You don’t have to be a quilt fan to fall for Nancy Crow’s quilts at Snyderman. The quilts are abstract paintings in fabric. Some of them depict a battle between figure ground and between colors. Some of them seem to be about making marks, even though the marks are choices of fabric rather than painterly actions.
All of them are cognizant of the art historical conversations going on since the advent Constructivism, Bauhaus and Minimalism. I am reminded of Precisionist work from Charles Demuth or the photographs of skyscrapers and girders from Modernist photographer Sherril Schell. I find this of especial interest, since of these art impulses had to do with the industrial revolution and the perfection of the manufactured object. Yet Crow, whose work does have a stunning degree of perfectionism in it, also handcrafts her work and undermines the grid at the same time that she salutes it.
I especially like the grisaille work and work that has softer edges and a lighter and more intimate touch–including the cartoony skyscrapers and their drawing-like markings.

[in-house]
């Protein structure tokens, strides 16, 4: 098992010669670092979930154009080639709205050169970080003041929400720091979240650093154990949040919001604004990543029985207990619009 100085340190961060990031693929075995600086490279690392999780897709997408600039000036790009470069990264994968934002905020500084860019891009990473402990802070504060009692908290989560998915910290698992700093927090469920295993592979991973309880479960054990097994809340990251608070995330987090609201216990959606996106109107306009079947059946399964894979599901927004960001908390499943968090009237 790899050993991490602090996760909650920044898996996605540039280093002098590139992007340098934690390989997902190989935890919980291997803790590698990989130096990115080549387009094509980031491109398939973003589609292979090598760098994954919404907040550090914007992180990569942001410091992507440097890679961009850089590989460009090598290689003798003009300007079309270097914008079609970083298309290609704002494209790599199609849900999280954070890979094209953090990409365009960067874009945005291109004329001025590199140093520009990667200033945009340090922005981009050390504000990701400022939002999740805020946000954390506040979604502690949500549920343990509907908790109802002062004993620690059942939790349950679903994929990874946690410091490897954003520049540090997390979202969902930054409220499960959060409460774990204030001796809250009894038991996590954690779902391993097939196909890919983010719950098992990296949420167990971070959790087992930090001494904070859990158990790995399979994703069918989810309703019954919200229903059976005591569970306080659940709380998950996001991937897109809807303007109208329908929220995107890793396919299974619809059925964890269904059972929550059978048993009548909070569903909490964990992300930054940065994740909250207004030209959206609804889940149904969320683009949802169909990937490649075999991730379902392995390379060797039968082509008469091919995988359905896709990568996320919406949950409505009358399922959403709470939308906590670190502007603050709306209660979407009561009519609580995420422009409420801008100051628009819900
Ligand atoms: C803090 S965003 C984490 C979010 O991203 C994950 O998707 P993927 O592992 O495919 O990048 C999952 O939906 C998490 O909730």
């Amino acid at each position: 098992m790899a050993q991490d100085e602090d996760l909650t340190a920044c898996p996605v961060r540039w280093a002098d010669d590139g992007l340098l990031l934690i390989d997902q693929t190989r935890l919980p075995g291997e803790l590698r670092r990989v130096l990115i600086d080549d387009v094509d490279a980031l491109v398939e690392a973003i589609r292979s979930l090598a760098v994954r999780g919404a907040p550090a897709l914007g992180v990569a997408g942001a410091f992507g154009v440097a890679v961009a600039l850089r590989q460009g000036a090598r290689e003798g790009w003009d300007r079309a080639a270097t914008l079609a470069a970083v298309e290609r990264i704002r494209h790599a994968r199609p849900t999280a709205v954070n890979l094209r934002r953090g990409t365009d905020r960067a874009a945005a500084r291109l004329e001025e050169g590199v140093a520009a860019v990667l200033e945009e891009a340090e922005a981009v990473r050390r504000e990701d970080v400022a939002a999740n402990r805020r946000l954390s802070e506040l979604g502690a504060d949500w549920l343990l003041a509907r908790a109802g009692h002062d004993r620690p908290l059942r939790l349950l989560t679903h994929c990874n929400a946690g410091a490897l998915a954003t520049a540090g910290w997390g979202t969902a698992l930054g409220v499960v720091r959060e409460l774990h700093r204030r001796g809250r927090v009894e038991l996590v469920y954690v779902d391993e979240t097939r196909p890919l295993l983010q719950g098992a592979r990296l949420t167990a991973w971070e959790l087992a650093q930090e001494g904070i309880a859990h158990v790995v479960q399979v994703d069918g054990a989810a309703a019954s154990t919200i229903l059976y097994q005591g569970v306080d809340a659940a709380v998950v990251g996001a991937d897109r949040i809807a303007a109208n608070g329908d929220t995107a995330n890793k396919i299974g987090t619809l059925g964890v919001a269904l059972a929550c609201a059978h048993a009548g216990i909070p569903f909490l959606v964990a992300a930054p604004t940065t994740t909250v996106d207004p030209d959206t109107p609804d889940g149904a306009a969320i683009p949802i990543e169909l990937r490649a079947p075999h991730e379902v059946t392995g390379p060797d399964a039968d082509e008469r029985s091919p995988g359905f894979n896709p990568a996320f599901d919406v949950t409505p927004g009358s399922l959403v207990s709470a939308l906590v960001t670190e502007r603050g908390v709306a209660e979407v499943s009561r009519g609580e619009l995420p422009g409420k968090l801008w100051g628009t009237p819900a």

Underneath this work is another grid besides that of Minimalism–grid of the quilting tradition and the grid of warp and woof. Those grids provide a natural overlay that often, in this work, becomes alternately an echo or else a counterpoint to the imagery. The quilts are fraught with tensions that are visual and formal parts of the process.
I am always aware, in Crow’s work, of a sense of human beings as they relate to the work–as inhabitants of buildings, builders of buildings, movers of objects in the world, and makers of marks. The suggested people alternately are dwarfed in the imagery or made heroic by their ability to draw and to build. I am also conscious as I look at the quilts of the scale–many of the works feel enormous, others more intimate.